This article, written by Jacob Stansell of Grady Sports Bureau, was posted to Online Athens: Athens Banner-Herald on February 7, 2017.
University of Georgia tennis player Caroline Brinson remembers ambling into the kitchen once two years ago only to find her roommate and teammate, Ellen Perez, flipping vegetables into the air like a chef tossing pizza dough or flinging a pancake sky high.
Perez, now a junior, is from Australia. When she arrived on campus as a freshman in 2014, Brinson’s goal was to ensure that Perez had a smooth transition to the Southern lifestyle.
“I love cooking,” Perez said. “I’m off meal plan now so I love going home and just to go back and cook, especially with the girls.”
The relationship between Brinson and Perez is an example of natural assimilation that occurs behind the scenes with the UGA women’s tennis team, which this season has three players from other countries on its roster.
While freshmen Marta Gonzalez and Eleni Christofi, from Spain and Greece, respectively, have started the season well on the court, they did not have the easiest beginnings to life off of it.
Gonzalez was scared at the start of her first semester and would distract herself with some of her favorite movies from home.
“It’s so different,” Gonzalez said. “For example, the first month I was so excited and everything was new. As the semester has gone on I feel like I need to go back home and rest.”
Brinson took care of Perez off the court. Brinson, from New Orleans, learned right away that culture and food would play an integral part in their relationship.
“She doesn’t use a spoon to mix up the vegetables,” Brinson said. “She does it with her hands and I’m like, ‘Ellen, are you trying to be a chef?’ We have fun. She’s creative, and she’ll try new things.”
Although Brinson, the lone senior on the team this season, may not be from Georgia herself, she knows a thing or two about the South. She took Perez to her hometown over Christmas break two years ago to have her delve into Brinson’s Louisiana background and, of course, try more food.
“My time with her in New Orleans was really fun,” Brinson said. “My family is really close to Ellen, brought her in and made her part of the family. She got to see a lot of New Orleans tradition and, to me, that is very special.”
Perez has not been back to Australia in more than a year. She has really taken in all that the Classic City has had to offer her.
The first place her teammates took her when she first stepped foot in Athens was Cali N Tito’s. It was even her parents’ first stop when they visited their daughter. It’s something that will stick with Perez throughout her tenure at Georgia since most of her fellow Bulldogs preached to her that Cali N Tito’s had to be her first food choice in Athens.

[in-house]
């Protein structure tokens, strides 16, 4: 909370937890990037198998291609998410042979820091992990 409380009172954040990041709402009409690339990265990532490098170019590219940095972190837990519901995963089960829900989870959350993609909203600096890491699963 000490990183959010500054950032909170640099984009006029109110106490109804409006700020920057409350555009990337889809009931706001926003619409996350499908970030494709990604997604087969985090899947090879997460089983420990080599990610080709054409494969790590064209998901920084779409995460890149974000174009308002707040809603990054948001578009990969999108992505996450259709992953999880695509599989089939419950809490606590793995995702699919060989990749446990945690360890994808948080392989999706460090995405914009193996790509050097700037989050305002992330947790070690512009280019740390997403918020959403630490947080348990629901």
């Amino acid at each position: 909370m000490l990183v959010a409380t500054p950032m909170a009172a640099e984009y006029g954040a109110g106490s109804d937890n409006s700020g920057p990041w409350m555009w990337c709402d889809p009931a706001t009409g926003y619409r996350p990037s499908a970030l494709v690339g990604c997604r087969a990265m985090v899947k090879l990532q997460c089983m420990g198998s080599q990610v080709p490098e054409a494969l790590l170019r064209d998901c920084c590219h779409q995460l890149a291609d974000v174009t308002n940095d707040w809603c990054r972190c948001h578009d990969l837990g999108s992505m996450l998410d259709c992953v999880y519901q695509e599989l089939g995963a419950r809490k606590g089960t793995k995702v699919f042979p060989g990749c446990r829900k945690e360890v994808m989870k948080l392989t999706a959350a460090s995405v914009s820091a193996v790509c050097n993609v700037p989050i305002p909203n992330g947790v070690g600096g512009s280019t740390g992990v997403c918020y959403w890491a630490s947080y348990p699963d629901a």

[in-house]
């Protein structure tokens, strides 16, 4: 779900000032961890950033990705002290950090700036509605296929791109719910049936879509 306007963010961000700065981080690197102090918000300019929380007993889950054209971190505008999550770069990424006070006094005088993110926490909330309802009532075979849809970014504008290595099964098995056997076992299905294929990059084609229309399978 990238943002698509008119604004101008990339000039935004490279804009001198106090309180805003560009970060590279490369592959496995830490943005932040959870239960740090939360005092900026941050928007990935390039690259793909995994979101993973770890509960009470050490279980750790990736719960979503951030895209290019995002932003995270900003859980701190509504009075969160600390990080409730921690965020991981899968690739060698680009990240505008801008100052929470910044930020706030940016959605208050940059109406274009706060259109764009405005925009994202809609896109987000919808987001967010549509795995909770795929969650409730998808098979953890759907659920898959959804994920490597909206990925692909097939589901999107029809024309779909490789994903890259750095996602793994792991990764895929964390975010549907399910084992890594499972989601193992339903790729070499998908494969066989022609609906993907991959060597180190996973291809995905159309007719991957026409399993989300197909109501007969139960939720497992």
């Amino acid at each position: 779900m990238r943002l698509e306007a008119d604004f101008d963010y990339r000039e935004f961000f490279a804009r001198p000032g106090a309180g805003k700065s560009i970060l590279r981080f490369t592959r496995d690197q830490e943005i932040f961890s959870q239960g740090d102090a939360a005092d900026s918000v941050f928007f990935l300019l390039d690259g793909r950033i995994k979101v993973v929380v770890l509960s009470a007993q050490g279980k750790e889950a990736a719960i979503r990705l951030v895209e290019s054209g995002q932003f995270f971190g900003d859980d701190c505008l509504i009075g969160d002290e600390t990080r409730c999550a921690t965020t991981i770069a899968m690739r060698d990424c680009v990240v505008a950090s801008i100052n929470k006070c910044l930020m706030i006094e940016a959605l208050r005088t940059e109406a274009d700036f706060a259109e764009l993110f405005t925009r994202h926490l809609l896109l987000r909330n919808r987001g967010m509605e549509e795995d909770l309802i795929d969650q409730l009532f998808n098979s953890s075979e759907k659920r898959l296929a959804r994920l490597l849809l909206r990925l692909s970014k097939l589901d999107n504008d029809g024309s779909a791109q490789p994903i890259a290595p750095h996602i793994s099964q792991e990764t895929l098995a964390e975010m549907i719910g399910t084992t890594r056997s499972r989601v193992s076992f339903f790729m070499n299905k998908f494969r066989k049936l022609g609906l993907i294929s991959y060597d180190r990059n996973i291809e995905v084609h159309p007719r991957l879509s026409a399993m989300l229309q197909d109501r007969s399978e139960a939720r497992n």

But Perez doesn’t like to spend a lot of money, which is why she resorts to cooking most of the time.
Brinson said she’s blessed with a roommate who can cook. She also got some freshly cooked Australian food from Perez’s parents during their stay.
Perez had someone in her same recruiting class in junior Mariana Gould, who is from Boise, Idaho, also share the experience of growing up in a different place.
“We kind of found Athens together,” Gould said. “I think it’s always been a change for her as it has been for me.”
After all this time, however, “y’all” hasn’t become part of Perez’s vocabulary. Some of her words leave her teammates scratching their heads.
“[Her parents] used the same words and we were like, ‘Oh, I guess it’s not just you,’” Gould said. “You can definitely see a difference but it’s nice because you get a different culture.”
It allowed her teammates to learn a thing or two and have some of Perez’s Australian lingo rub off on them.
“She says some things like ‘jumper’ for sweatshirt,” Brinson said. “I don’t know if I use that one but there are some little catch phrases like the trash bin or something that we pick up on.”
Despite the differences in language, food and other things, Perez has learned to find comfort in her new home away from home. It’s almost like a vacation, she said.
“I don’t regret anything,” Perez said. “I’d happily live again in America if any opportunity arose. After school, I don’t know what I’d do but it’s been fun.”
The Grady Sports Bureau is part of the sports media program at the University of Georgia’s Grady College of Journalism and Mass Communication.